Chorley Park

This is the site of the former “Government House” or Ontario’s Viceregal Palace, which was called Chorley Park. It was built between 1911 &1915 for over a million dollars. Chorley Park was magnificent; as seen from the Don Valley or from Douglas Drive, and framed by mature trees, it was wonderfully picturesque. Modelled on the French Renaissance chateaux of the Loire Valley and roofed in red ceramic tile, it far outshone even the governor general’s residence at Rideau Hall in Ottawa. The gardens surrounding the house combined a formal entrance with a more informal series of terraces above the slope of the site. The formality of the house was thus complemented without breaking- the natural character of the view from the valley.

In 1909, according to William Dendy, in his book Lost Toronto, the Provincial Government decided to build a new grand Government House at the corner of Bay and Bloor Streets (where the Manufacturers’ Life building presently stands) to replace the 1870 building at Simcoe and King. A competition for design saw twelve architects submit projects. However, two years later in 1911, the site was changed to Douglas Drive in Rosedale and new designs were drawn up by the Provincial Architect. The first site was sold because that area was becoming too commercial. The proceeds were used to acquire the land, which is now this park, and construction began.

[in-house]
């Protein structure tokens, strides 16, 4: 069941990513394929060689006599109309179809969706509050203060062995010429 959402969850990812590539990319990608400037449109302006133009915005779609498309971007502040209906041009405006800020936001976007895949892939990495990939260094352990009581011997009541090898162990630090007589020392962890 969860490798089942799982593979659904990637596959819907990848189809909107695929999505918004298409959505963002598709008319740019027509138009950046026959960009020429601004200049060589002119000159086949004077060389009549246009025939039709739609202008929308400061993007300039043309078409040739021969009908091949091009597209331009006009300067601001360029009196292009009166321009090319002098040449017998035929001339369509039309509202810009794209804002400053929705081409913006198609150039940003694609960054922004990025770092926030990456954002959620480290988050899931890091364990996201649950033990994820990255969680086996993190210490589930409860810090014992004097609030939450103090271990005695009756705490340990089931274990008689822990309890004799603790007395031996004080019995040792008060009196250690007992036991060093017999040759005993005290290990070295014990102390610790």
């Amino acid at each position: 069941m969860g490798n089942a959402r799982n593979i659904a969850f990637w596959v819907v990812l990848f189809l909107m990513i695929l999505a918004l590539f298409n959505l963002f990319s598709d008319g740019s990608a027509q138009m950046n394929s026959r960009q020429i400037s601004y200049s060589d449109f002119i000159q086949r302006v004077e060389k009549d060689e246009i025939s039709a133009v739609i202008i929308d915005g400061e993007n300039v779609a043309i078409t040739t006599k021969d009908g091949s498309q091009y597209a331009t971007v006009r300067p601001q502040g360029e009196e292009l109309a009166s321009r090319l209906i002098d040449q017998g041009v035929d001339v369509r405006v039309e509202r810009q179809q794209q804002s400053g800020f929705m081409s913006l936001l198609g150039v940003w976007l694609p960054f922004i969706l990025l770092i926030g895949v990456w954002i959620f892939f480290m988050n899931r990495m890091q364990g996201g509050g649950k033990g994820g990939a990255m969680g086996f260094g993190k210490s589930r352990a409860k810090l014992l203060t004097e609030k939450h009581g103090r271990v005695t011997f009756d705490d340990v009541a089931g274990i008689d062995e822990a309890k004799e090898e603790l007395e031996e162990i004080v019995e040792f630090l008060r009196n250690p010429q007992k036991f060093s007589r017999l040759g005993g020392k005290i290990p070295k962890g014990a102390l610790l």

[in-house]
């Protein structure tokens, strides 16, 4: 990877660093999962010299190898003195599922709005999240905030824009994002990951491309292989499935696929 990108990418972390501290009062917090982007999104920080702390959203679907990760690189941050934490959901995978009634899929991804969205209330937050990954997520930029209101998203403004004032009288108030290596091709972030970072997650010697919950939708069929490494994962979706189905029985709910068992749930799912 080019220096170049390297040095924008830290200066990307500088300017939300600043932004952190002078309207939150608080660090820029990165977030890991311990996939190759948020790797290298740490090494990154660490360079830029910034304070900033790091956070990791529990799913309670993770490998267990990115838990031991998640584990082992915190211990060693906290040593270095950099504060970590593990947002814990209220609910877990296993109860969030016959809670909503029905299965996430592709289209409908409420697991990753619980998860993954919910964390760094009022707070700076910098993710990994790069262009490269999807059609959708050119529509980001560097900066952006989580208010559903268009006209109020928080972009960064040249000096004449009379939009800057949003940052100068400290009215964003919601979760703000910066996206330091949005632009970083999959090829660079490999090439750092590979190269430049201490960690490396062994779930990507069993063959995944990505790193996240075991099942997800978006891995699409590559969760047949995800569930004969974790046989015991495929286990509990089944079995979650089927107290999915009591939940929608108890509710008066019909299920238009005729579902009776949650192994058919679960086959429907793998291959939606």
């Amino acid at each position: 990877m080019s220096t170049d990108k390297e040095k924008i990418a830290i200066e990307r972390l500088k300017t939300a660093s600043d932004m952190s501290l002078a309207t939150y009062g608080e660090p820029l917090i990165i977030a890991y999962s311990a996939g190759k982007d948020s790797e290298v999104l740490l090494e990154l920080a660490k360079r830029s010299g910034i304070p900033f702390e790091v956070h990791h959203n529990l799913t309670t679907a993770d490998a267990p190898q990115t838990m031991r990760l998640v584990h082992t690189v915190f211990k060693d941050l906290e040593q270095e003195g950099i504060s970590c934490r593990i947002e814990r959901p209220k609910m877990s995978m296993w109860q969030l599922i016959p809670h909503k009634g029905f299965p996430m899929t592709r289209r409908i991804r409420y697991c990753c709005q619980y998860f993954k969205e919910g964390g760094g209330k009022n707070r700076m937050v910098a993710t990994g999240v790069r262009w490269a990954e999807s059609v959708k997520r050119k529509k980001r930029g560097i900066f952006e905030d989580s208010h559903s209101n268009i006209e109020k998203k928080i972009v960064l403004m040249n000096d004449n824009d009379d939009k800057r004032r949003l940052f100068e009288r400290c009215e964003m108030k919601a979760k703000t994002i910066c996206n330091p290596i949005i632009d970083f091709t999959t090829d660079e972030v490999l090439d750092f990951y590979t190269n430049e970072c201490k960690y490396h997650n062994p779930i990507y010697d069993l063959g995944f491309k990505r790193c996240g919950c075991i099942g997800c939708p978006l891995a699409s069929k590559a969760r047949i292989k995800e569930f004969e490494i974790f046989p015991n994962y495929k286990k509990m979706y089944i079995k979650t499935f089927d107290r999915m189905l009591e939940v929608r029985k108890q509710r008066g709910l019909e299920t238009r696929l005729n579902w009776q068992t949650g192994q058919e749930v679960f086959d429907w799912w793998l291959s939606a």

However, the upkeep proved too expensive, so in 1937 the building was closed. During W.W.II it became a military hospital and remained so until 1956. The grounds were gradually overrun by temporary buildings, some of which were used to receive refugees when the Hungarian Revolution collapsed in 1956. In 1959 it was razed and the site was preserved as a park. The only trace of Government House left is the bridge to the forecourt. (For further information on Chorley Park, read “Lost Toronto” by Wm. Dendy, pages 220 & 221 & others.